Generally, staying as up to date as possible gives you the latest features and improvements. So Sophos Recommended is best, then fixed term packages and then LTS packages. If you can’t stay on Sophos recommended, then trying to stay as up to date as possible on fixed term packages is best, i.e. staying on the newest fixed package and adopting it as early as possible.
Having some devices running Sophos recommended, and ideally even the Early Access Program version, is advisable to allow early identification of any issues. Waiting until a fixed package to spot a problem will leave less time to get issues addressed before expiry.
LTS packages are intended for systems with stringent change control, such as critical website servers or point of sale tills.
As an example of what this could look like:
Some devices in EAPs and others on Sophos Recommended. This allows early identification of any issues, allowing plenty of time for them to be addressed.
A small but representative sample using a newly released fixed term support package for 2 weeks to validate there are no issues
A majority of devices running the previous fixed term package until testing of the new one confirms there are no issues. This set of devices can then be gradually upgraded, leaving any more important devices until later in the process.
Critical devices with complex change control processes may need to be in a final set, using the LTS package and changing version each year.
“What about reboots”
Generally reboots after Sophos updates are not urgent and so a reboot, if needed, can usually wait until the system reboots for another reason. Generally we would expect Sophos updates to be less frequent that other key updates requiring reboots, particularly OS updates, and so aligning Sophos updates with those patch cycles should let Sophos updates make use of those existing planned reboots.
“how does this work with controlled updates if I’m using that already”
Devices set to use the “Sophos Recommended” package will continue to respect controlled updates. Any devices compatible with and set to use fixed term packages will ignore controlled udpates.
This means there is a simple migration path- you can continue to use controlled updates as long as needed, and can transition off by starting to use fixed term support packages (or LTS once available). Clients not yet compatible with fixed term packages will continue to use controlled updates until they are compatible.
“Does this work with scheduled updates as well?”
Scheduled updates let you pick a day and time of day to perform updates, e.g. Sunday at 3pm. Initially, changing package choice in policy will cause endpoints to switch immediately, but we plan to add support later for scheduled updates. For now, if you need to schedule updates for a specific time you can either continue to use controlled updates or change policy at the day and time you want updates to take place.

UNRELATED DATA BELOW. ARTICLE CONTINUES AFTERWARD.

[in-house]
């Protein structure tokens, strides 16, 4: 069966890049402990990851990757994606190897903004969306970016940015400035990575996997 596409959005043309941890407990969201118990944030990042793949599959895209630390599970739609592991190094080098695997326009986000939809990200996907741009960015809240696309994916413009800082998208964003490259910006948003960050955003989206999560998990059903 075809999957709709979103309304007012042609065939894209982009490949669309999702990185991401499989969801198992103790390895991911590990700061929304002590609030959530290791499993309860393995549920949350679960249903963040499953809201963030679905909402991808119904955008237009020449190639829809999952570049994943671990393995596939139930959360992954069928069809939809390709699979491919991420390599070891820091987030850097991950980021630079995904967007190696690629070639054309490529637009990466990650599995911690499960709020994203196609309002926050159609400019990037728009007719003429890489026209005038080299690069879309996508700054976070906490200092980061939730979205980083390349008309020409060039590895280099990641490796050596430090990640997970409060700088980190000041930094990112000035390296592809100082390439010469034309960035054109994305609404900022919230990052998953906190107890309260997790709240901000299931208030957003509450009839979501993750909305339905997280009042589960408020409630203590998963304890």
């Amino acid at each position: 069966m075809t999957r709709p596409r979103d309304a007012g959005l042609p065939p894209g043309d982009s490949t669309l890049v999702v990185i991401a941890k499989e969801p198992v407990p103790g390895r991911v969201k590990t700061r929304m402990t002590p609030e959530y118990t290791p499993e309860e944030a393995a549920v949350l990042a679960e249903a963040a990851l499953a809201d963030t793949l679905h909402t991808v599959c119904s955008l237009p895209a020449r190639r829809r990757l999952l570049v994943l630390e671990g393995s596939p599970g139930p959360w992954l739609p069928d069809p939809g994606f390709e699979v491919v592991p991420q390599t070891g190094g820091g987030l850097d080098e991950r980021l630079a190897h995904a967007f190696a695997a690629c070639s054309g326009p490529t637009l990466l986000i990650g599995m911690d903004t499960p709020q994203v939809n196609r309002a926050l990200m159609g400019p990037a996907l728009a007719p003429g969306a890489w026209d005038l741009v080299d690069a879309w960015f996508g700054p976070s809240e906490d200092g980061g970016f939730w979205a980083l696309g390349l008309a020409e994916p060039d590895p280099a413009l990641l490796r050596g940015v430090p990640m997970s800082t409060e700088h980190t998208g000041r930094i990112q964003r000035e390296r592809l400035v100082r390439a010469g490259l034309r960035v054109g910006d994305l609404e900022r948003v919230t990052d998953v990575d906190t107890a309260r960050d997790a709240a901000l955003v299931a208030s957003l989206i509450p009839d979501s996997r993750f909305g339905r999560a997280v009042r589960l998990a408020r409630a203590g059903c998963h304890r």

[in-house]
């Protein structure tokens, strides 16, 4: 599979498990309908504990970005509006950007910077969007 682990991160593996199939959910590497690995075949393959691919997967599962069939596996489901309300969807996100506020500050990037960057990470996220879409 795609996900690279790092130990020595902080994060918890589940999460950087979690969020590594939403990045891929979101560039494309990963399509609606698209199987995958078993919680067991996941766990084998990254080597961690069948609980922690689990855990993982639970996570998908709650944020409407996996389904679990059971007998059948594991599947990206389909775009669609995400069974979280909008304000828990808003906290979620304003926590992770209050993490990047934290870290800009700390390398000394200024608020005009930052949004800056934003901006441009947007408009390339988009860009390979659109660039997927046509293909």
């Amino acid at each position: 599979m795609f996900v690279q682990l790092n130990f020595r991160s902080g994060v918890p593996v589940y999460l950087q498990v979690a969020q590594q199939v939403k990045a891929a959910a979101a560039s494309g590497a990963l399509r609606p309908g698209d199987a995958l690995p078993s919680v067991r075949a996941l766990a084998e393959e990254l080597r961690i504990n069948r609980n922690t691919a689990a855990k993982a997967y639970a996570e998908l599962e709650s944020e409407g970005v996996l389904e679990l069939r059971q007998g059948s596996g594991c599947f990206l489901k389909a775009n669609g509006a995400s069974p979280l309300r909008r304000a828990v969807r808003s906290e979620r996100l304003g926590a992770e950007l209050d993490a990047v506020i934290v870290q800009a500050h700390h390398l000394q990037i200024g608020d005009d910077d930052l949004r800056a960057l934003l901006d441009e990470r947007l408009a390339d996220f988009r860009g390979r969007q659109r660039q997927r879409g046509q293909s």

“What happens if I’m using a version that has passed its expiry date?”
Sophos recommended packages won’t expire; Sophos manage the changing of versions so that endpoints will always be on a supported version with no admin involvement needed. If you don’t use Sophos Recommended then the expectation is that you will manage versions correctly for your organisation. If you leave endpoints using an expired version they will not receive further updates but continue to run the protection they had in place. Generally this should be avoided, but it might be necessary e.g. if you need a few extra days to get out of a change freeze period.
You can’t newly pick expired versions in policy, but policies already set to use them will not change.
“What happens if a vulnerability is found in a package I’m using- will Sophos change it outside of my control?”
If a critical issue (e.g. a vulnerability) is identified in a package, we do not intend to remove it or change its expiry date, but instead create an additional “.1” version with the necessary fixes in and with the same expiry date. Customers will need to move their endpoints to the fixed version. We would encourage rapid transition but customers will decide the appropriate balance of risk and timeline for the change. This is more likely for LTS packages but could apply to fixed term support packages.
“Is a package a product, a component, an installer or something else?”
The package is a full set of the software any endpoint running any combination of licensed products might need. For example, they will all include the encryption management software even though not all customers license this. Endpoints will only download and install the relevant pieces they need, but the package in the download source will contain everything.
This could mean that a non-encryption customer see a new package has been made available, but it only contains the same components they are already running, because the only change is the encryption components.
You can see more detail on the component versions in the packages list view, and you can also read the release notes pages to understand changes in a version.
“What is the “add software” button for?
This is only needed if support tell you to use it, and they will provide instructions. This will be used where there is a version of software with a specific fix for an issue a customer is identified as having.
“What if a fixed term support package expires before the next one comes out?”
New fixed term support packages will be created with a 120 day lifespan before expiry. If needed, we can extend the expiry to ensure there is at least a 30 day overlap between versions to allow testing and roll out. For example, if there is only one version currently available and it is approaching 30 days to expiry, we will extend its expiry date to ensure there is always an in-date fixed term package available and there is at least 30 days of overlap with a newer replacement.